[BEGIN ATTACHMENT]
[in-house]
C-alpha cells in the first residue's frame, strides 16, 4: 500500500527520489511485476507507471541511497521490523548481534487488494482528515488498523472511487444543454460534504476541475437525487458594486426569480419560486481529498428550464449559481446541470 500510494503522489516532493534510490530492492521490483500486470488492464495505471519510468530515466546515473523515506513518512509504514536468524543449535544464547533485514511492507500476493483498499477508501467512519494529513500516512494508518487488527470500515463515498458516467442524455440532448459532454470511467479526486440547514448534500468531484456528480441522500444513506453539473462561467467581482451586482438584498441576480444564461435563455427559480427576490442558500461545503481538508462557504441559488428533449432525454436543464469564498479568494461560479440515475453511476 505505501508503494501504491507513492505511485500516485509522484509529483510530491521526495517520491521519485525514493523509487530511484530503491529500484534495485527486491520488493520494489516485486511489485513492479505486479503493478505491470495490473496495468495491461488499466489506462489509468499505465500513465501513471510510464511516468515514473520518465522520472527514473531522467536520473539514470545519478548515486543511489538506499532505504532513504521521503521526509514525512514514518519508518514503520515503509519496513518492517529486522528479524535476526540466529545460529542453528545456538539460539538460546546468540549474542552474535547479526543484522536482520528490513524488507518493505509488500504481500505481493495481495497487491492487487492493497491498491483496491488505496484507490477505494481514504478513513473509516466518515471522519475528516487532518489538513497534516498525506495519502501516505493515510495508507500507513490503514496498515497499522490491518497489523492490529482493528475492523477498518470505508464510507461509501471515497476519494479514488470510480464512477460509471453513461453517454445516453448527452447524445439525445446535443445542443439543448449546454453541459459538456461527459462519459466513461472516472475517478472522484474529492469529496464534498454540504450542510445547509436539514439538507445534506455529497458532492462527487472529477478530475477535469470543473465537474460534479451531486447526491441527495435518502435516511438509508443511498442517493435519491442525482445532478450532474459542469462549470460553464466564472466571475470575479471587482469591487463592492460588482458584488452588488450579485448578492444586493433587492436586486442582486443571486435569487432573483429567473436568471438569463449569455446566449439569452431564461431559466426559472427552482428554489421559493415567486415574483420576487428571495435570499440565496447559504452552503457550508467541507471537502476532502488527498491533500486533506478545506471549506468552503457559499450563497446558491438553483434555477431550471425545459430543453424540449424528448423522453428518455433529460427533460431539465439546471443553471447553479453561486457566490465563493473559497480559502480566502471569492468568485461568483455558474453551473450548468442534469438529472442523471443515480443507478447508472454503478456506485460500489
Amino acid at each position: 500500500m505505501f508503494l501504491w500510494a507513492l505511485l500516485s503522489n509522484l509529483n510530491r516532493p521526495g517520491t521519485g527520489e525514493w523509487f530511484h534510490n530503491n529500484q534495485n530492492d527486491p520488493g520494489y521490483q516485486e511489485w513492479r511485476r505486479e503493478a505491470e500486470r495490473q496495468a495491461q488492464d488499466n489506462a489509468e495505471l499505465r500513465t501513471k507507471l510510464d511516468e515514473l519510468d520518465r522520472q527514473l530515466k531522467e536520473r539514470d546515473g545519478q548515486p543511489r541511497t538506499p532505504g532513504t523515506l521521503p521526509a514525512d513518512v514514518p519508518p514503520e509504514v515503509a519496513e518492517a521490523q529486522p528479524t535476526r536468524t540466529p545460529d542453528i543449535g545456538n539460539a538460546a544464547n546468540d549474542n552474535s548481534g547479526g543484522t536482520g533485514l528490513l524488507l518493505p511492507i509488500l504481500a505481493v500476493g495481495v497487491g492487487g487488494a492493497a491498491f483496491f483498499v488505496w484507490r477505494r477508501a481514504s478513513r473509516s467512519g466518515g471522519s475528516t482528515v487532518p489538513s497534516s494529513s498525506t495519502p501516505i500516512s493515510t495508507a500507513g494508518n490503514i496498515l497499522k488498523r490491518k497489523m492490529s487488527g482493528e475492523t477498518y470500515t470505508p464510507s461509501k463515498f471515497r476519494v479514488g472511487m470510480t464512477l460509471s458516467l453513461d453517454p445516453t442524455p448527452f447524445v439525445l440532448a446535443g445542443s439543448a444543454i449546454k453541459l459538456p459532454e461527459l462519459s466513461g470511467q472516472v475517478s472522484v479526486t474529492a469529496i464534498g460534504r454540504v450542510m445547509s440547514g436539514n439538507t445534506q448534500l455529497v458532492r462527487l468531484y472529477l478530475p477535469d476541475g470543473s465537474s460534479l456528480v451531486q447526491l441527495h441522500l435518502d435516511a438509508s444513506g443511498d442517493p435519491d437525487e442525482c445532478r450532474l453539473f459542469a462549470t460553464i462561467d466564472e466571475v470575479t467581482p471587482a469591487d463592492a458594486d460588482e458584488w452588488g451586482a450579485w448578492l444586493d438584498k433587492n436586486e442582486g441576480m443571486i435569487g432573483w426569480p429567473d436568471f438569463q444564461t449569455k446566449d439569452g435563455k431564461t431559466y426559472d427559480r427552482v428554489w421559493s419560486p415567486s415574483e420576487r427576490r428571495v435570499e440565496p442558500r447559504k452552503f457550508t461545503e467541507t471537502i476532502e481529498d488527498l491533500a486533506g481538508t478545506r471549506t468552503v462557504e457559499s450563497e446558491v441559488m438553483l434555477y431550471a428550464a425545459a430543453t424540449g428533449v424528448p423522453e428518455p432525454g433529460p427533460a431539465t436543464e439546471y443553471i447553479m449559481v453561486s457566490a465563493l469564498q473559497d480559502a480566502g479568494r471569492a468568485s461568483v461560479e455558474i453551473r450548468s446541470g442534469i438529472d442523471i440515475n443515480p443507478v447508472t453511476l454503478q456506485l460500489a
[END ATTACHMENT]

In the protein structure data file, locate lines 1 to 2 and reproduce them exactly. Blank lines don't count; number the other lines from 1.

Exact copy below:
[in-house]
C-alpha cells in the first residue's frame, strides 16, 4: 500500500527520489511485476507507471541511497521490523548481534487488494482528515488498523472511487444543454460534504476541475437525487458594486426569480419560486481529498428550464449559481446541470 500510494503522489516532493534510490530492492521490483500486470488492464495505471519510468530515466546515473523515506513518512509504514536468524543449535544464547533485514511492507500476493483498499477508501467512519494529513500516512494508518487488527470500515463515498458516467442524455440532448459532454470511467479526486440547514448534500468531484456528480441522500444513506453539473462561467467581482451586482438584498441576480444564461435563455427559480427576490442558500461545503481538508462557504441559488428533449432525454436543464469564498479568494461560479440515475453511476 505505501508503494501504491507513492505511485500516485509522484509529483510530491521526495517520491521519485525514493523509487530511484530503491529500484534495485527486491520488493520494489516485486511489485513492479505486479503493478505491470495490473496495468495491461488499466489506462489509468499505465500513465501513471510510464511516468515514473520518465522520472527514473531522467536520473539514470545519478548515486543511489538506499532505504532513504521521503521526509514525512514514518519508518514503520515503509519496513518492517529486522528479524535476526540466529545460529542453528545456538539460539538460546546468540549474542552474535547479526543484522536482520528490513524488507518493505509488500504481500505481493495481495497487491492487487492493497491498491483496491488505496484507490477505494481514504478513513473509516466518515471522519475528516487532518489538513497534516498525506495519502501516505493515510495508507500507513490503514496498515497499522490491518497489523492490529482493528475492523477498518470505508464510507461509501471515497476519494479514488470510480464512477460509471453513461453517454445516453448527452447524445439525445446535443445542443439543448449546454453541459459538456461527459462519459466513461472516472475517478472522484474529492469529496464534498454540504450542510445547509436539514439538507445534506455529497458532492462527487472529477478530475477535469470543473465537474460534479451531486447526491441527495435518502435516511438509508443511498442517493435519491442525482445532478450532474459542469462549470460553464466564472466571475470575479471587482469591487463592492460588482458584488452588488450579485448578492444586493433587492436586486442582486443571486435569487432573483429567473436568471438569463449569455446566449439569452431564461431559466426559472427552482428554489421559493415567486415574483420576487428571495435570499440565496447559504452552503457550508467541507471537502476532502488527498491533500486533506478545506471549506468552503457559499450563497446558491438553483434555477431550471425545459430543453424540449424528448423522453428518455433529460427533460431539465439546471443553471447553479453561486457566490465563493473559497480559502480566502471569492468568485461568483455558474453551473450548468442534469438529472442523471443515480443507478447508472454503478456506485460500489